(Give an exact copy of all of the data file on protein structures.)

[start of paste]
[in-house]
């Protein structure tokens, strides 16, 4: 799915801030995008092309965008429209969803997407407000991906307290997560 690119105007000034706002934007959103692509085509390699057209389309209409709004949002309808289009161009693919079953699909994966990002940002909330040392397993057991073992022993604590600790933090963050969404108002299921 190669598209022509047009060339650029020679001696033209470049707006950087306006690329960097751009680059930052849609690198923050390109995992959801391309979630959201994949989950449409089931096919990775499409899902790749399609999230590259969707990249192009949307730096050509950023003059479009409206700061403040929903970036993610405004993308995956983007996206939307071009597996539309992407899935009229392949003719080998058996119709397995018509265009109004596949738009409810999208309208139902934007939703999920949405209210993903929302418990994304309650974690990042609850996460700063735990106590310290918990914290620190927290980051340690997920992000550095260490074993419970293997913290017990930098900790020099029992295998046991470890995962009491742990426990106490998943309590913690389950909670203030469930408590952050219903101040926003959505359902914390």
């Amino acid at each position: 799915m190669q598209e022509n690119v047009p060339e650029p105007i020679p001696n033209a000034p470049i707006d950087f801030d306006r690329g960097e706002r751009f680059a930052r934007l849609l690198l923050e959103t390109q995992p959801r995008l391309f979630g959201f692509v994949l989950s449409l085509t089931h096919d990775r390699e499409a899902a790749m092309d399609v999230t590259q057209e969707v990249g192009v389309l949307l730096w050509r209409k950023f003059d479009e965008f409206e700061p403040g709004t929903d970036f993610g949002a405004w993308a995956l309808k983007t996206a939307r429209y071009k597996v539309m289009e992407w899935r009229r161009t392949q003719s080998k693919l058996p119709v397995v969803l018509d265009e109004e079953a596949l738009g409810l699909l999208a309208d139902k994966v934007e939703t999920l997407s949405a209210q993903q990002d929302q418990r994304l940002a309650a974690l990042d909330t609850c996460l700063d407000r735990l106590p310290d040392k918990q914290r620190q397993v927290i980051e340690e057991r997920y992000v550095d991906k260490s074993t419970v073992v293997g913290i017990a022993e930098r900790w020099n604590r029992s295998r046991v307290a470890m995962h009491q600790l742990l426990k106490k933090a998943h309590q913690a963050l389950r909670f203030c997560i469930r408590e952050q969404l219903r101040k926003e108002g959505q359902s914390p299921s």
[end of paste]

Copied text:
[in-house]
């Protein structure tokens, strides 16, 4: 799915801030995008092309965008429209969803997407407000991906307290997560 690119105007000034706002934007959103692509085509390699057209389309209409709004949002309808289009161009693919079953699909994966990002940002909330040392397993057991073992022993604590600790933090963050969404108002299921 190669598209022509047009060339650029020679001696033209470049707006950087306006690329960097751009680059930052849609690198923050390109995992959801391309979630959201994949989950449409089931096919990775499409899902790749399609999230590259969707990249192009949307730096050509950023003059479009409206700061403040929903970036993610405004993308995956983007996206939307071009597996539309992407899935009229392949003719080998058996119709397995018509265009109004596949738009409810999208309208139902934007939703999920949405209210993903929302418990994304309650974690990042609850996460700063735990106590310290918990914290620190927290980051340690997920992000550095260490074993419970293997913290017990930098900790020099029992295998046991470890995962009491742990426990106490998943309590913690389950909670203030469930408590952050219903101040926003959505359902914390």
């Amino acid at each position: 799915m190669q598209e022509n690119v047009p060339e650029p105007i020679p001696n033209a000034p470049i707006d950087f801030d306006r690329g960097e706002r751009f680059a930052r934007l849609l690198l923050e959103t390109q995992p959801r995008l391309f979630g959201f692509v994949l989950s449409l085509t089931h096919d990775r390699e499409a899902a790749m092309d399609v999230t590259q057209e969707v990249g192009v389309l949307l730096w050509r209409k950023f003059d479009e965008f409206e700061p403040g709004t929903d970036f993610g949002a405004w993308a995956l309808k983007t996206a939307r429209y071009k597996v539309m289009e992407w899935r009229r161009t392949q003719s080998k693919l058996p119709v397995v969803l018509d265009e109004e079953a596949l738009g409810l699909l999208a309208d139902k994966v934007e939703t999920l997407s949405a209210q993903q990002d929302q418990r994304l940002a309650a974690l990042d909330t609850c996460l700063d407000r735990l106590p310290d040392k918990q914290r620190q397993v927290i980051e340690e057991r997920y992000v550095d991906k260490s074993t419970v073992v293997g913290i017990a022993e930098r900790w020099n604590r029992s295998r046991v307290a470890m995962h009491q600790l742990l426990k106490k933090a998943h309590q913690a963050l389950r909670f203030c997560i469930r408590e952050q969404l219903r101040k926003e108002g959505q359902s914390p299921s």